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Stress Less!

stress less

There is plenty our pets could get stressed about in the coming months. Tropical summer storms, new routines due to COVID-19, separation anxiety, and the arrival of a new pet or baby, can all provide inconsistent levels of anxiety if left unchecked.

What causes dog anxiety?

  • Separation
  • Fear
  • Ageing
  • Change of routine

What are the symptoms of dog anxiety?

So, how can you tell if your dog has anxiety? There are several important symptoms to look out for:

  • Repetitive or compulsive behaviours (e.g. licking paws)
  • Behavioural changes (e.g. separation anxiety)
  • Urinating or defecating in the house
  • Whimpering
  • Excessive barking
  • Drooling
  • Panting excessively
  • Pacing
  • Depression
  • Restlessness
  • Aggression

Thunderstorm phobia

Dogs with thunderstorm phobia may become extremely frantic and overwhelmed with fear during our storm season. Even the smell of a storm can send a dog into a frenzy. Astraphobia is the technical term for this: the fear of thunder and lightning. Owners who see their dogs experiencing this fear usually feel helpless and frustrated. Thunderstorm fear and anxiety can occur for many reasons and at any age. We may never fully understand why it happens; some dogs are just more prone to thunderstorm phobia or react more strongly to storms than others.

Common signs of thunderstorm phobia include hiding, trembling, crying or whining, excessive licking, urinating or defecating in the house, pacing, panting, drooling, restlessness, trying to escape into or out of the house, or looking to an owner for cuddles and comfort by pawing the owner, nuzzling, or whimpering.

There are a variety of options that could help treat your dog’s storm phobia. Please contact your local VetLove clinic to find out more.

What causes cat stress?

  • Cat conflict – multi-cat households
  • New cat or dog neighbours
  • Cattery stays
  • Moving home
  • Travelling
  • Change in routine
  • Loud noises

What are the symptoms of cat stress?

  • Urine spraying
  • Hiding
  • Scratching furniture or wall frames
  • Fighting with other cats in the household
  • Overgrooming
  • Change in appetite

How to treat pet anxiety

The best way to treat pet anxiety is to talk with your VetLove veterinarian. They can help identify the type of anxiety your pet may be suffering and rule out any other medical conditions that could be causing your pet’s symptoms. Your veterinarian will help you come up with a treatment plan. Since excessive anxiety is often caused by a variety of factors, the best way to treat it is usually through a combination of preventive strategies, training and, in some cases, medication. There are some great alternative therapies now that can provide good results.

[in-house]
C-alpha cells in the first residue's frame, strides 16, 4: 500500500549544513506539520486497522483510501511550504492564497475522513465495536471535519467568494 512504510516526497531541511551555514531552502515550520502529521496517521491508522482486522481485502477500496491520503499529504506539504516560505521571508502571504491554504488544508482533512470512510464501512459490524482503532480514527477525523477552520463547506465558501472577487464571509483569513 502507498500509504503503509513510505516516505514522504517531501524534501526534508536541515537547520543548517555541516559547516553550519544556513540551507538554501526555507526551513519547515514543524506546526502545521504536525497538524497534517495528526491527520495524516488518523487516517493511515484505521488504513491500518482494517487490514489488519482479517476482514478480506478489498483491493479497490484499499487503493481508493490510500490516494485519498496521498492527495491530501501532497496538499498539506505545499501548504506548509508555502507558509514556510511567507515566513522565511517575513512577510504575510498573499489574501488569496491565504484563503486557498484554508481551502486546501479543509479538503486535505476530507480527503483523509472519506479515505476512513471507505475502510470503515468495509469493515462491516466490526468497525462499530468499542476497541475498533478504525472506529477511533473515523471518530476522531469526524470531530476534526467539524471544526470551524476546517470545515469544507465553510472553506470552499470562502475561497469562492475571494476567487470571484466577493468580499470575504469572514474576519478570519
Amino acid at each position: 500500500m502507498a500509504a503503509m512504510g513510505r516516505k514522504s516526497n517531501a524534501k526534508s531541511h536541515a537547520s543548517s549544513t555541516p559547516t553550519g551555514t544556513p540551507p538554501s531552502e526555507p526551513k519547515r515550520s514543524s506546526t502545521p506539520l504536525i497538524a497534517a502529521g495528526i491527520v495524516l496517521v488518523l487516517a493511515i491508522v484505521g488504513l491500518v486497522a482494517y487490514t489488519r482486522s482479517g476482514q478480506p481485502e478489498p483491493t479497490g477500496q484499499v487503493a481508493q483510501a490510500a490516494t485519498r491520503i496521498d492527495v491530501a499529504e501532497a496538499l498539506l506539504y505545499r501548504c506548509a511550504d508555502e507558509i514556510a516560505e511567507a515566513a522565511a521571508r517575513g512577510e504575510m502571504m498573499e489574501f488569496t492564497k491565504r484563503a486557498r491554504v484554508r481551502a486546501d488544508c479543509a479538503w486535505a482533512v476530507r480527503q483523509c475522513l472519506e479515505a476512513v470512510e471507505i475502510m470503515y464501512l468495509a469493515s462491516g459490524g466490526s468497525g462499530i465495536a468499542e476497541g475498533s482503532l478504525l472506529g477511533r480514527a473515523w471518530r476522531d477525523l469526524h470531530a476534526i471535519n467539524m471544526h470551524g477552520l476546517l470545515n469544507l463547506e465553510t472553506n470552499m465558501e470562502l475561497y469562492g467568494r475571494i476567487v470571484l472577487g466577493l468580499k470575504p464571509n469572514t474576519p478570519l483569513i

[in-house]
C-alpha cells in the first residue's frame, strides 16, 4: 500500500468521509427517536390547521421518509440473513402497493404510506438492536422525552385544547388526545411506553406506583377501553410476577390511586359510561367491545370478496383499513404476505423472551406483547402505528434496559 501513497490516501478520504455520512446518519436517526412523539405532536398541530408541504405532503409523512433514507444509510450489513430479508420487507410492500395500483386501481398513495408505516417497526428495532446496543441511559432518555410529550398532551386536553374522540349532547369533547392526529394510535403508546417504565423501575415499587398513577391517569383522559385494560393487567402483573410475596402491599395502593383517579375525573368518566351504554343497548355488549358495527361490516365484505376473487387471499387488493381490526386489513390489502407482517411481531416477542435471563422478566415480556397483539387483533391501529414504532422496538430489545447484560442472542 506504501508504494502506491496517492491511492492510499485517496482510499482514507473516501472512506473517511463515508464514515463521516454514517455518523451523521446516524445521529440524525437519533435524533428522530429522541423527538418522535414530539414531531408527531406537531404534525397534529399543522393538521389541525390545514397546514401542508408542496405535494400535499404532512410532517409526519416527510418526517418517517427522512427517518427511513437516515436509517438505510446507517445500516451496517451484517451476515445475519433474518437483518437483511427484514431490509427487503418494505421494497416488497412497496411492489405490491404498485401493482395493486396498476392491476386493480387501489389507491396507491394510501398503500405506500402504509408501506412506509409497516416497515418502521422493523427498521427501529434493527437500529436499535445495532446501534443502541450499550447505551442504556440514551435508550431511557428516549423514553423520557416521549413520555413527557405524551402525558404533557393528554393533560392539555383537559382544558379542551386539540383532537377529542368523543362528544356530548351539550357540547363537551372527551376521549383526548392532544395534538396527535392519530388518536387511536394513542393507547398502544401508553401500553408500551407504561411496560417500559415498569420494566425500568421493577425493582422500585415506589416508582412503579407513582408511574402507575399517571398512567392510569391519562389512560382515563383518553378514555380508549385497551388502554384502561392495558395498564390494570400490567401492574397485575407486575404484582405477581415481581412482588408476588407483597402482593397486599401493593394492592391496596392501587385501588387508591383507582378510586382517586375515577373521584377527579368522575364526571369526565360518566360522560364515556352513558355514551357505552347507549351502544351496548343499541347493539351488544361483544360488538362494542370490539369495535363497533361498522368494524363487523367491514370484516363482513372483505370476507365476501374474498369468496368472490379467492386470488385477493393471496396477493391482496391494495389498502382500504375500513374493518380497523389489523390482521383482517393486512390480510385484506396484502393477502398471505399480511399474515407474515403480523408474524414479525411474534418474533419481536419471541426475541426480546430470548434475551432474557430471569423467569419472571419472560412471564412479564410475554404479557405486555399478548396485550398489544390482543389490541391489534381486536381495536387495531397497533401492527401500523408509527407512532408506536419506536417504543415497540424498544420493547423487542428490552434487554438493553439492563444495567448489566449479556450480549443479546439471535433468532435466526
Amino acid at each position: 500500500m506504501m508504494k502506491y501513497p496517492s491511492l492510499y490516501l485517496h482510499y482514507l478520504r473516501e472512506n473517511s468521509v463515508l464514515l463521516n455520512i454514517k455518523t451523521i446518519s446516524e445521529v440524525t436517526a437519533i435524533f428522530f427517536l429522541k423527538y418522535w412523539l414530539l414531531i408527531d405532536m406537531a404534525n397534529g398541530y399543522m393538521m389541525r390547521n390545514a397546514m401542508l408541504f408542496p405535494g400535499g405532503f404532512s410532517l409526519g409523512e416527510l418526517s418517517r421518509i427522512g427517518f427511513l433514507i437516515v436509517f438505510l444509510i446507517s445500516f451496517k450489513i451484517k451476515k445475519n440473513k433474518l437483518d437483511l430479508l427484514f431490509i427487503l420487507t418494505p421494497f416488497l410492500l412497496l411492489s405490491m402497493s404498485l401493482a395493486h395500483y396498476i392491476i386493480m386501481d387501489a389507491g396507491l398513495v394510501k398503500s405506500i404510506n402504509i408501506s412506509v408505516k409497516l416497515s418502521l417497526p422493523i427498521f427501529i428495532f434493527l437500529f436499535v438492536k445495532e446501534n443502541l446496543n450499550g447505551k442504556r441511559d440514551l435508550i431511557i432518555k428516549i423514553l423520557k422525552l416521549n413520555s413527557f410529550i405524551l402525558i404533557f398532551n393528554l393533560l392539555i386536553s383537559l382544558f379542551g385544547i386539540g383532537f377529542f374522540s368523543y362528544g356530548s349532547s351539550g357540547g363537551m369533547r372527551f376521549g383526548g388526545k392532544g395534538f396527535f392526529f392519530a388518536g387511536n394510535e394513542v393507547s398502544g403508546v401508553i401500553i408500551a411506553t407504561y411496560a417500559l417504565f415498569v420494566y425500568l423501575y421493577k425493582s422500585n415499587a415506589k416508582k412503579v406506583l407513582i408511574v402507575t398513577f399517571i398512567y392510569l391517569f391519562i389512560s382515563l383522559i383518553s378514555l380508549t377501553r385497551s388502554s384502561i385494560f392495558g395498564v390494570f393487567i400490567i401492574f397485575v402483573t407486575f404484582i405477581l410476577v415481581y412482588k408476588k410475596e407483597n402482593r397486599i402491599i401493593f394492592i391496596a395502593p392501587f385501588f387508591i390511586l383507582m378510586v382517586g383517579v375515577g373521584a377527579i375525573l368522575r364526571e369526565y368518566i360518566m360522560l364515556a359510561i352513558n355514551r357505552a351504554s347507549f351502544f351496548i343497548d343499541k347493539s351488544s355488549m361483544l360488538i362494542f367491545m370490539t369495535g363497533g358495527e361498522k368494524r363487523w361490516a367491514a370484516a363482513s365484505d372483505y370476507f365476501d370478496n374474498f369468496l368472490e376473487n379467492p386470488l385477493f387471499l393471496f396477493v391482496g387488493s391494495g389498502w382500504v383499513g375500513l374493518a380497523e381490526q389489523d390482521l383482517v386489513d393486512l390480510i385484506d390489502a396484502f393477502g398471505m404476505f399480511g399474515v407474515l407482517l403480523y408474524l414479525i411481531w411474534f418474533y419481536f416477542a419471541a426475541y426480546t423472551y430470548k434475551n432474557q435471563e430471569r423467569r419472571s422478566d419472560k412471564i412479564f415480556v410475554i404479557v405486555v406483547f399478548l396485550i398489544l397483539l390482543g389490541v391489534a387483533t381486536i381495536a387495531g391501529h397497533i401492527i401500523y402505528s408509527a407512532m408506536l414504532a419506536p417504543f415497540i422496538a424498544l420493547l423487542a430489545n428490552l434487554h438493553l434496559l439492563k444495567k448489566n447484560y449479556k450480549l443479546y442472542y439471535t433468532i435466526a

Natural remedies

ADAPTIL (Dog Appeasing Pheromone) is a synthetic copy of the natural appeasing pheromone that puppies are exposed to after birth when feeding from their mother. When used on any age dog it mimics the properties of this natural reassuring signal, thus reducing anxiety and preventing fear and stress-related behaviours. ADAPTIL is scientifically proven to reduce the intensity of fear felt by a dog during firework exposure.

ADAPTIL is available in three convenient formulations.

Feliway is a synthetic copy of the natural feline facial pheromone cats use to mark their environment as safe and familiar. When used in the home it signals to cats that they are in a secure environment. Feliway is scientifically proven to reassure cats and may help to reduce fearful reactions to loud noises and prevent stress due to indoor confinement. Feliway is available from your VetLove clinic, and the great news is you don’t need a prescription to purchase it across the counter. However, we highly recommend a vet visit to ensure there are no underlying problems causing the behaviours. Feliway is available in a diffuser and a spray.


If your dog develops a serious anxiety disorder, your veterinarian may recommend medications or natural therapies. Antidepressants are occasionally prescribed for dogs with anxiety. For predictable anxiety-producing events like thunderstorms, fireworks, or car rides, your veterinarian might prescribe a medication in conjunction with an antidepressant to help your dog cope with the stress, depending on your pet’s case. Natural products use pheromones and aromatherapy to reduce anxiety. Talk to your veterinarian about the natural products best suited for your pet.

Preventing dog anxiety

It can be difficult to predict exactly what will make your dog anxious, and even more difficult to determine if your dog’s anxiety will develop into a more serious disorder. However, there are ways to help a dog or puppy avoid anxiety-related problems:

  • Body language
  • Socialisation
  • Obedience training
  • Exercise and good nutrition

The take-home message

Like humans, many dogs will experience anxiety at some point throughout their lives. If you think your dog might have an issue with anxiety, it’s best to consult your VetLove veterinarian, who can diagnose your dog, rule out any other health issues, and help you develop a treatment plan that best fits your pet and lifestyle.

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